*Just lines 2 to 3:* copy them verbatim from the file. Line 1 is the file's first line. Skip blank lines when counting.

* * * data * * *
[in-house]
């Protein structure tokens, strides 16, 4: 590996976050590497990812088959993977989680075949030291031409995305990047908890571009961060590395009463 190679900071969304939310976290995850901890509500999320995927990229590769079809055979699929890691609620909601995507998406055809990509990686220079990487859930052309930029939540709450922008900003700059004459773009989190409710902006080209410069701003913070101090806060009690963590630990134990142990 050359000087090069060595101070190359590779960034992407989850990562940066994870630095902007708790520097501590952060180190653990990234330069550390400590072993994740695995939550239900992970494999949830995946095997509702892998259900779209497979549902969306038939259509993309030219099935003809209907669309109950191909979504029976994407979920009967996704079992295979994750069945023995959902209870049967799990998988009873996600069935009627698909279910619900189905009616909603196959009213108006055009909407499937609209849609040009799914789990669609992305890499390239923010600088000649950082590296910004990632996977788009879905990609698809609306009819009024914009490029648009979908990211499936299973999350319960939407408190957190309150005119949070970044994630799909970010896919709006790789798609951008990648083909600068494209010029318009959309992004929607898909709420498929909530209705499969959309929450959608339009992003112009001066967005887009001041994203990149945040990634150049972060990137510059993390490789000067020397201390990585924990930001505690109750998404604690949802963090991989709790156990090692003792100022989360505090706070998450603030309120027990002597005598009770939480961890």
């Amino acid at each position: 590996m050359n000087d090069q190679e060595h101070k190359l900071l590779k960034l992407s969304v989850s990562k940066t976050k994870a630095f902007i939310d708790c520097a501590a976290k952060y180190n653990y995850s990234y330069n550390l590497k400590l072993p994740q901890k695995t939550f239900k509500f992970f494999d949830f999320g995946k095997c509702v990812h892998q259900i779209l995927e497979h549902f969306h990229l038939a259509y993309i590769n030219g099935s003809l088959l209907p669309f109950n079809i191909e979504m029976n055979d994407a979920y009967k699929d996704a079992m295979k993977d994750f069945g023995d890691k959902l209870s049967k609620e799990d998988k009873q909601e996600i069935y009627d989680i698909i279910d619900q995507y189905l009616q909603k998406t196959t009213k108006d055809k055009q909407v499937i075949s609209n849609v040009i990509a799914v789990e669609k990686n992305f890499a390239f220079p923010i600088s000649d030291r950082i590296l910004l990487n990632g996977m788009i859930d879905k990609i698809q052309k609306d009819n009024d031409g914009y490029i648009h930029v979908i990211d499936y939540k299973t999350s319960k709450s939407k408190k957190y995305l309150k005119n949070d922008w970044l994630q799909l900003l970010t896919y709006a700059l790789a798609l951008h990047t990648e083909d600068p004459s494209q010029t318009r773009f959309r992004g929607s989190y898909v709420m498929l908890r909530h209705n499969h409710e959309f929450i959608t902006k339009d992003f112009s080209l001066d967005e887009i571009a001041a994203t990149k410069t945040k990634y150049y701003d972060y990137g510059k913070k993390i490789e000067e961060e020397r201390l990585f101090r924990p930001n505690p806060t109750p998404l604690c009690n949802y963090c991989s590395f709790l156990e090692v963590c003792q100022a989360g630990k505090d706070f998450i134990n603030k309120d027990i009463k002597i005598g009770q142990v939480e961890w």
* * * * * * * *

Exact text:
């Protein structure tokens, strides 16, 4: 590996976050590497990812088959993977989680075949030291031409995305990047908890571009961060590395009463 190679900071969304939310976290995850901890509500999320995927990229590769079809055979699929890691609620909601995507998406055809990509990686220079990487859930052309930029939540709450922008900003700059004459773009989190409710902006080209410069701003913070101090806060009690963590630990134990142990 050359000087090069060595101070190359590779960034992407989850990562940066994870630095902007708790520097501590952060180190653990990234330069550390400590072993994740695995939550239900992970494999949830995946095997509702892998259900779209497979549902969306038939259509993309030219099935003809209907669309109950191909979504029976994407979920009967996704079992295979994750069945023995959902209870049967799990998988009873996600069935009627698909279910619900189905009616909603196959009213108006055009909407499937609209849609040009799914789990669609992305890499390239923010600088000649950082590296910004990632996977788009879905990609698809609306009819009024914009490029648009979908990211499936299973999350319960939407408190957190309150005119949070970044994630799909970010896919709006790789798609951008990648083909600068494209010029318009959309992004929607898909709420498929909530209705499969959309929450959608339009992003112009001066967005887009001041994203990149945040990634150049972060990137510059993390490789000067020397201390990585924990930001505690109750998404604690949802963090991989709790156990090692003792100022989360505090706070998450603030309120027990002597005598009770939480961890």
């Amino acid at each position: 590996m050359n000087d090069q190679e060595h101070k190359l900071l590779k960034l992407s969304v989850s990562k940066t976050k994870a630095f902007i939310d708790c520097a501590a976290k952060y180190n653990y995850s990234y330069n550390l590497k400590l072993p994740q901890k695995t939550f239900k509500f992970f494999d949830f999320g995946k095997c509702v990812h892998q259900i779209l995927e497979h549902f969306h990229l038939a259509y993309i590769n030219g099935s003809l088959l209907p669309f109950n079809i191909e979504m029976n055979d994407a979920y009967k699929d996704a079992m295979k993977d994750f069945g023995d890691k959902l209870s049967k609620e799990d998988k009873q909601e996600i069935y009627d989680i698909i279910d619900q995507y189905l009616q909603k998406t196959t009213k108006d055809k055009q909407v499937i075949s609209n849609v040009i990509a799914v789990e669609k990686n992305f890499a390239f220079p923010i600088s000649d030291r950082i590296l910004l990487n990632g996977m788009i859930d879905k990609i698809q052309k609306d009819n009024d031409g914009y490029i648009h930029v979908i990211d499936y939540k299973t999350s319960k709450s939407k408190k957190y995305l309150k005119n949070d922008w970044l994630q799909l900003l970010t896919y709006a700059l790789a798609l951008h990047t990648e083909d600068p004459s494209q010029t318009r773009f959309r992004g929607s989190y898909v709420m498929l908890r909530h209705n499969h409710e959309f929450i959608t902006k339009d992003f112009s080209l001066d967005e887009i571009a001041a994203t990149k410069t945040k990634y150049y701003d972060y990137g510059k913070k993390i490789e000067e961060e020397r201390l990585f101090r924990p930001n505690p806060t109750p998404l604690c009690n949802y963090c991989s590395f709790l156990e090692v963590c003792q100022a989360g630990k505090d706070f998450i134990n603030k309120d027990i009463k002597i005598g009770q142990v939480e961890w």